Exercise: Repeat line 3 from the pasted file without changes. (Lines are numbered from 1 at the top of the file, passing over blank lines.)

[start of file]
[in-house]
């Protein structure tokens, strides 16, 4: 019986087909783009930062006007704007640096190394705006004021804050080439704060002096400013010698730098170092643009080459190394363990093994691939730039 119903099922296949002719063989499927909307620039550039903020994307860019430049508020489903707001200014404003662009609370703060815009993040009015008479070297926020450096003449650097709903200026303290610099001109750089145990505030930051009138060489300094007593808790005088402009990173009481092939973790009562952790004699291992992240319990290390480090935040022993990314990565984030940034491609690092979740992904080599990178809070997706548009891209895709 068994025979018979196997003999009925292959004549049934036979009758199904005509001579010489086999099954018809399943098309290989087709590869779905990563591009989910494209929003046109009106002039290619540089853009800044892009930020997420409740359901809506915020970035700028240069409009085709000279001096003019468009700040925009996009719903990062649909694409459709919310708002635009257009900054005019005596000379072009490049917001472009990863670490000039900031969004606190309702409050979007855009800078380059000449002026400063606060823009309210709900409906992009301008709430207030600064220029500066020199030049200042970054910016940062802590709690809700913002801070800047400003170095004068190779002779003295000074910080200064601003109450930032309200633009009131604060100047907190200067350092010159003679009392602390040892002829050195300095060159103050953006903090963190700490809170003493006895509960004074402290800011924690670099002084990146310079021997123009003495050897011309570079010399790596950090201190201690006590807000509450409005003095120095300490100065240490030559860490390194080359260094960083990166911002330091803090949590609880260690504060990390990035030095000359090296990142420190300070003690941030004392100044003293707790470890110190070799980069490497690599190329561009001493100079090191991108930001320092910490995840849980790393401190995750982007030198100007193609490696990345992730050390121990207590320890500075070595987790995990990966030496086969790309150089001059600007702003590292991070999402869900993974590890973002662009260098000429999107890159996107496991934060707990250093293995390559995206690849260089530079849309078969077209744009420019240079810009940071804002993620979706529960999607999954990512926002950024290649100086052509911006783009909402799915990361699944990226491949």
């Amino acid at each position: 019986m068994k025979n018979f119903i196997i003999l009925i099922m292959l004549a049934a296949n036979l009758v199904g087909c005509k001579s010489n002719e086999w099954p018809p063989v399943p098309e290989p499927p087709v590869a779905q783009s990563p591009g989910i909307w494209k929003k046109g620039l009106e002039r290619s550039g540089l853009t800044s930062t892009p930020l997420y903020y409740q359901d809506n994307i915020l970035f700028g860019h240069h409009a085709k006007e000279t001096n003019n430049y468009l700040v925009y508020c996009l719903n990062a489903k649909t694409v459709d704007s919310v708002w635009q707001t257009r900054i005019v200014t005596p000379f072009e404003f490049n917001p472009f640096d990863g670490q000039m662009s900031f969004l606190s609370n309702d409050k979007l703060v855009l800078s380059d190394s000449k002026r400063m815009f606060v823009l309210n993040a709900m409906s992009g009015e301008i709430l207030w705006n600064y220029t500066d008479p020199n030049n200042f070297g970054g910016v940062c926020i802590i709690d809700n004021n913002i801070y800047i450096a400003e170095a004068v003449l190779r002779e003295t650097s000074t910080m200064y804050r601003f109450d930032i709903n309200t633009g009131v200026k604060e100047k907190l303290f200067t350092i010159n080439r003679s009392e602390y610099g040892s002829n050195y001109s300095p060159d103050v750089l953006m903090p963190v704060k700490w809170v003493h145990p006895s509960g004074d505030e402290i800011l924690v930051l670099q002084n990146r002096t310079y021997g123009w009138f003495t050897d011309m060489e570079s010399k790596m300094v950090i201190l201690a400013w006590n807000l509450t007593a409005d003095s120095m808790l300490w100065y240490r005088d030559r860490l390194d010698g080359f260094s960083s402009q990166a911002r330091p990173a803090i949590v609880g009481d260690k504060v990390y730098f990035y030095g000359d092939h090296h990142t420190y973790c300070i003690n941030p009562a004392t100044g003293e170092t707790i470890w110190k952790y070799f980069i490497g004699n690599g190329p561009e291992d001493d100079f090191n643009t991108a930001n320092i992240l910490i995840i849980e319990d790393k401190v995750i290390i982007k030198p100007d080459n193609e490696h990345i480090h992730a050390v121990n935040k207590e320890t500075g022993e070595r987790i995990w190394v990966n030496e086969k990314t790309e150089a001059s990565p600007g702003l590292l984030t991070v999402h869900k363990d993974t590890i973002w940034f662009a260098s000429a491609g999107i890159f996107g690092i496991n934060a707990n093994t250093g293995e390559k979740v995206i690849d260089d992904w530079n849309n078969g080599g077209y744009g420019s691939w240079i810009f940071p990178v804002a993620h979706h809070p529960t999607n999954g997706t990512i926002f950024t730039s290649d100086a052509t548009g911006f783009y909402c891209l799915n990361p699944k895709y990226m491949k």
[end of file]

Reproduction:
């Amino acid at each position: 019986m068994k025979n018979f119903i196997i003999l009925i099922m292959l004549a049934a296949n036979l009758v199904g087909c005509k001579s010489n002719e086999w099954p018809p063989v399943p098309e290989p499927p087709v590869a779905q783009s990563p591009g989910i909307w494209k929003k046109g620039l009106e002039r290619s550039g540089l853009t800044s930062t892009p930020l997420y903020y409740q359901d809506n994307i915020l970035f700028g860019h240069h409009a085709k006007e000279t001096n003019n430049y468009l700040v925009y508020c996009l719903n990062a489903k649909t694409v459709d704007s919310v708002w635009q707001t257009r900054i005019v200014t005596p000379f072009e404003f490049n917001p472009f640096d990863g670490q000039m662009s900031f969004l606190s609370n309702d409050k979007l703060v855009l800078s380059d190394s000449k002026r400063m815009f606060v823009l309210n993040a709900m409906s992009g009015e301008i709430l207030w705006n600064y220029t500066d008479p020199n030049n200042f070297g970054g910016v940062c926020i802590i709690d809700n004021n913002i801070y800047i450096a400003e170095a004068v003449l190779r002779e003295t650097s000074t910080m200064y804050r601003f109450d930032i709903n309200t633009g009131v200026k604060e100047k907190l303290f200067t350092i010159n080439r003679s009392e602390y610099g040892s002829n050195y001109s300095p060159d103050v750089l953006m903090p963190v704060k700490w809170v003493h145990p006895s509960g004074d505030e402290i800011l924690v930051l670099q002084n990146r002096t310079y021997g123009w009138f003495t050897d011309m060489e570079s010399k790596m300094v950090i201190l201690a400013w006590n807000l509450t007593a409005d003095s120095m808790l300490w100065y240490r005088d030559r860490l390194d010698g080359f260094s960083s402009q990166a911002r330091p990173a803090i949590v609880g009481d260690k504060v990390y730098f990035y030095g000359d092939h090296h990142t420190y973790c300070i003690n941030p009562a004392t100044g003293e170092t707790i470890w110190k952790y070799f980069i490497g004699n690599g190329p561009e291992d001493d100079f090191n643009t991108a930001n320092i992240l910490i995840i849980e319990d790393k401190v995750i290390i982007k030198p100007d080459n193609e490696h990345i480090h992730a050390v121990n935040k207590e320890t500075g022993e070595r987790i995990w190394v990966n030496e086969k990314t790309e150089a001059s990565p600007g702003l590292l984030t991070v999402h869900k363990d993974t590890i973002w940034f662009a260098s000429a491609g999107i890159f996107g690092i496991n934060a707990n093994t250093g293995e390559k979740v995206i690849d260089d992904w530079n849309n078969g080599g077209y744009g420019s691939w240079i810009f940071p990178v804002a993620h979706h809070p529960t999607n999954g997706t990512i926002f950024t730039s290649d100086a052509t548009g911006f783009y909402c891209l799915n990361p699944k895709y990226m491949k």